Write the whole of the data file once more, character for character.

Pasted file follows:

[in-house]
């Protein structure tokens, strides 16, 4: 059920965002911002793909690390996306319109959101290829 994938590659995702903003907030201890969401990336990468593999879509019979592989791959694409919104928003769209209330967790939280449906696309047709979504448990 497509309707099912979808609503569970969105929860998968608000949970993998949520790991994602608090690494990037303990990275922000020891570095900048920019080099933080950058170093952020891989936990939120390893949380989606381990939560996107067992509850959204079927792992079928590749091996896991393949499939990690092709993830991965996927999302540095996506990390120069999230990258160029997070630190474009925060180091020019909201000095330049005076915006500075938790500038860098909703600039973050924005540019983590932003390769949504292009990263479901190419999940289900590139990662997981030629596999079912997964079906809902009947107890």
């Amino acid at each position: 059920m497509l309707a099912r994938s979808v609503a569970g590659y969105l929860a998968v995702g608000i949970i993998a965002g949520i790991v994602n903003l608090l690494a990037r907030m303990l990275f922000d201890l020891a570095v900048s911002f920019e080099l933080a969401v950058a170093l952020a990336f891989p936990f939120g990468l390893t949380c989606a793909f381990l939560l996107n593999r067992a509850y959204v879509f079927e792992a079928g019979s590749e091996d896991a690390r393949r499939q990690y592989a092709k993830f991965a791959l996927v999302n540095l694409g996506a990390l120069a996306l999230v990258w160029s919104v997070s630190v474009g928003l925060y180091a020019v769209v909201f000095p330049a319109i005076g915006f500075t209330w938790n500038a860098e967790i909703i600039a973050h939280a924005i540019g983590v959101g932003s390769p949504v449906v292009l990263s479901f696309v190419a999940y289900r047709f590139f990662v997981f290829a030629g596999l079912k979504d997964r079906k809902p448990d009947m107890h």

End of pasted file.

[in-house]
């Protein structure tokens, strides 16, 4: 059920965002911002793909690390996306319109959101290829 994938590659995702903003907030201890969401990336990468593999879509019979592989791959694409919104928003769209209330967790939280449906696309047709979504448990 497509309707099912979808609503569970969105929860998968608000949970993998949520790991994602608090690494990037303990990275922000020891570095900048920019080099933080950058170093952020891989936990939120390893949380989606381990939560996107067992509850959204079927792992079928590749091996896991393949499939990690092709993830991965996927999302540095996506990390120069999230990258160029997070630190474009925060180091020019909201000095330049005076915006500075938790500038860098909703600039973050924005540019983590932003390769949504292009990263479901190419999940289900590139990662997981030629596999079912997964079906809902009947107890």
């Amino acid at each position: 059920m497509l309707a099912r994938s979808v609503a569970g590659y969105l929860a998968v995702g608000i949970i993998a965002g949520i790991v994602n903003l608090l690494a990037r907030m303990l990275f922000d201890l020891a570095v900048s911002f920019e080099l933080a969401v950058a170093l952020a990336f891989p936990f939120g990468l390893t949380c989606a793909f381990l939560l996107n593999r067992a509850y959204v879509f079927e792992a079928g019979s590749e091996d896991a690390r393949r499939q990690y592989a092709k993830f991965a791959l996927v999302n540095l694409g996506a990390l120069a996306l999230v990258w160029s919104v997070s630190v474009g928003l925060y180091a020019v769209v909201f000095p330049a319109i005076g915006f500075t209330w938790n500038a860098e967790i909703i600039a973050h939280a924005i540019g983590v959101g932003s390769p949504v449906v292009l990263s479901f696309v190419a999940y289900r047709f590139f990662v997981f290829a030629g596999l079912k979504d997964r079906k809902p448990d009947m107890h």